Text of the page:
Louisiana, the home to the magic of Creole and Cajun cultures. The place is also known for landmarks such as the colonial-era French Quarter, the St. Louis Cathedral, and the National WWII Museum. And you can experience fun events like the Mardi Gras festival and jazz music concerts.
Amidst the bustling and colorful culture of this state lies an epidemic that has taunted other countries – drugs.
First, let’s discuss facts. Last 2010, Louisiana’s 22nd year in a row and now bears the nation’s highest per-capita murder rate. Substance abuse is common in the coastal parts compared to the urban and metro cities.
The issue focuses more on New Orleans since it’s the center of the state. This city is filled with gang activities, street drug use, and poverty. The number of crack and heroin addicts in the area is higher than almost anywhere else in the Southern United States. An alarming 78% of the town’s population is involved in the non-medical use of opiates.
Let’s discuss what might have been the cause of the current drug problems in Louisiana. We’ll start from the roots up to the top.
Causes of Drug Abuse in Louisiana
There’d be several reasons, but we’d try to narrow it as much as possible.
- Easy access to drugs.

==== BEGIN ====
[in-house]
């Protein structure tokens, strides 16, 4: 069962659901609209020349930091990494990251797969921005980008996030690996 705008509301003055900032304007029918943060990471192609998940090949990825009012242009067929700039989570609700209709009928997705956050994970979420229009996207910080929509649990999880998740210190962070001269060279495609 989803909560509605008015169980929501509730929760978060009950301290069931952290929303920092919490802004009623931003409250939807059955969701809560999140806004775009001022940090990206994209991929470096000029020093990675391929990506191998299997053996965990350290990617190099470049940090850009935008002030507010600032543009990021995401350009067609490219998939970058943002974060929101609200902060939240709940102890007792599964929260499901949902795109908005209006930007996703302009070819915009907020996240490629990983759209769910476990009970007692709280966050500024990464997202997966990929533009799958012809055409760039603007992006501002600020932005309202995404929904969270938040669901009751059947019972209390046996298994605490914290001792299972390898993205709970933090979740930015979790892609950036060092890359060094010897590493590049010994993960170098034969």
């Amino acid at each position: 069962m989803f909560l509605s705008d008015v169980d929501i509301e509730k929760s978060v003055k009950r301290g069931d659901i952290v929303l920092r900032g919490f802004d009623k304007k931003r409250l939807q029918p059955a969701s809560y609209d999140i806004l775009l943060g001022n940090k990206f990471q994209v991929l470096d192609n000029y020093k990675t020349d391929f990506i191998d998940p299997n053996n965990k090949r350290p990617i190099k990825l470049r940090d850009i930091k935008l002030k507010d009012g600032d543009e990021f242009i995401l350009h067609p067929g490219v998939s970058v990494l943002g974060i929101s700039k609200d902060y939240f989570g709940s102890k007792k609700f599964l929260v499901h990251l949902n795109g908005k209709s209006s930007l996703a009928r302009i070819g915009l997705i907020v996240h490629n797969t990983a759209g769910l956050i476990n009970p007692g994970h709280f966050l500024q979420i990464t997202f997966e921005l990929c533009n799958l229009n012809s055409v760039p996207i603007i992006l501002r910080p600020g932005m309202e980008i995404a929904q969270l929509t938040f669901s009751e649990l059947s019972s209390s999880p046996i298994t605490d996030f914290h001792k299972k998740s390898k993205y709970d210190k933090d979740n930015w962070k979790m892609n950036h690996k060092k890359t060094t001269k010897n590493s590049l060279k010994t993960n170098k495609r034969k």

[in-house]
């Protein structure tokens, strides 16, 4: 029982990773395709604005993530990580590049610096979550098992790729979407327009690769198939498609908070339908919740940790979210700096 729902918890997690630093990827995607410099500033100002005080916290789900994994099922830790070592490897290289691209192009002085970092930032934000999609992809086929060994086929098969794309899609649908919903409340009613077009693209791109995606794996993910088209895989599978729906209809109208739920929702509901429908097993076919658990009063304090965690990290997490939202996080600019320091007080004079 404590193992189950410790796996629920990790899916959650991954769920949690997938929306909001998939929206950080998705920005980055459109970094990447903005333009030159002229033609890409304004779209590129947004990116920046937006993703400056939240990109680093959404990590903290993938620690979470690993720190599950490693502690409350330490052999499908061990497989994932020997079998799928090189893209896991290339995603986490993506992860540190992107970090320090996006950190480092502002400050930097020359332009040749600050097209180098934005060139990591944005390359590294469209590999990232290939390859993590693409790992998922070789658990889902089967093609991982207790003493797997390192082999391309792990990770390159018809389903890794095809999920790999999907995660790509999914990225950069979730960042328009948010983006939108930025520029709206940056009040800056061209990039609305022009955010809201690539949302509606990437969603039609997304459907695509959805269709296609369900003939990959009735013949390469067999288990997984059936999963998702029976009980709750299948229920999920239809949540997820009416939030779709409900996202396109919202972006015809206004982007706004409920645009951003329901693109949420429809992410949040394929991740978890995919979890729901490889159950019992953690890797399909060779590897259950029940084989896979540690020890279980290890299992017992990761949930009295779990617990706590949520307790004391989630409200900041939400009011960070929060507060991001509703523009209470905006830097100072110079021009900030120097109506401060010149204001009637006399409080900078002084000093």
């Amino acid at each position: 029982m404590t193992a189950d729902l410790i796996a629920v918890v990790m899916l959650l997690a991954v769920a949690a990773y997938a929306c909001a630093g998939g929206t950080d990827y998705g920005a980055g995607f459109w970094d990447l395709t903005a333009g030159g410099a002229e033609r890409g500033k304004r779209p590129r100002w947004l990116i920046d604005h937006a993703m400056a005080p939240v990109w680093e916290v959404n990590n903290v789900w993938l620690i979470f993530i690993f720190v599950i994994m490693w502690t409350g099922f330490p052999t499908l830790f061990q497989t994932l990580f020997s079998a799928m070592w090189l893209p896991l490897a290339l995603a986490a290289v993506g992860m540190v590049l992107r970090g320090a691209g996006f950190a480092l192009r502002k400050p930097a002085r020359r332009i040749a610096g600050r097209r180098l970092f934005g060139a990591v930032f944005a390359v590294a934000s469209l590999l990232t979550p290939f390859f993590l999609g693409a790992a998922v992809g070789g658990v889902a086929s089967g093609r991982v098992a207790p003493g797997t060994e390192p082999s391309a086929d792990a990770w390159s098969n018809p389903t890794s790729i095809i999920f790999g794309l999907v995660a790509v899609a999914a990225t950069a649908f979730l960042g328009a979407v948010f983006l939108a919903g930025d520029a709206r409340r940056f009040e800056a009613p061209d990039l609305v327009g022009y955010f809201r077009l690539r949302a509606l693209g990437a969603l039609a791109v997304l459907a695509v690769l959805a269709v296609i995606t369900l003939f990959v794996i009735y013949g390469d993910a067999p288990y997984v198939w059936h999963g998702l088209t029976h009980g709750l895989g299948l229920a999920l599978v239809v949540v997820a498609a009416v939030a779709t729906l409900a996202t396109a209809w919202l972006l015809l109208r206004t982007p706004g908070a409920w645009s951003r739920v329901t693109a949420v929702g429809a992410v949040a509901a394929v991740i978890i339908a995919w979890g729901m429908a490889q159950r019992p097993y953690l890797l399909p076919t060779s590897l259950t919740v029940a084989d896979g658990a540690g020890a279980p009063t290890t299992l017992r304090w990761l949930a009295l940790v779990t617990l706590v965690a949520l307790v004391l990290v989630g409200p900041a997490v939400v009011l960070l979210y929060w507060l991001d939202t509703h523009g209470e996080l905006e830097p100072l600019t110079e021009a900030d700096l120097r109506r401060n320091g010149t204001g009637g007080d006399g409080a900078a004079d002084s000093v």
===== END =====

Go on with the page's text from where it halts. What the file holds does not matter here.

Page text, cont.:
Well, the largest city in Louisiana isn’t nicknamed as The Big Easy for anything. With the abundance of strip clubs and bars, paired with the number of gangs in the area, it’d be easier to just smuggle drugs even in broad daylight.
- Geographical location.
Louisiana is located near the Gulf of Mexico. It’s easier to smuggle drugs by the sea. According to the Department of Justice in Louisiana, their extensive coastline, seaports, interstate highways and remote airstrips are being used by Mexican and Columbian drug trafficking organizations to transport drugs into the state and the entire country.
- Economic Status.
Louisiana is the most target for hurricanes. On top of that, there are land erosions and easily flooded areas. These natural calamities are affecting the economic status of the state. Infrastructures get severely damaged, and the state receives fewer investors because of these disasters. Not unless if you’re in the metropolitan and urban area.
Less access to help.
The fact that Louisiana is given fewer chances for help, this alone poses a problem. This impoverished area gets centralized help, but it depends on the funds received. Fewer investors may be interested in places with high rates of substance abuse and drug-related crimes. This situation may lead to scarcer funding.
So, do you still think that this issue isn’t worth discussing? Sober living should be on top of the table and open for discussion. Let us know your thoughts about the current drug problems in Louisiana in the comments section below.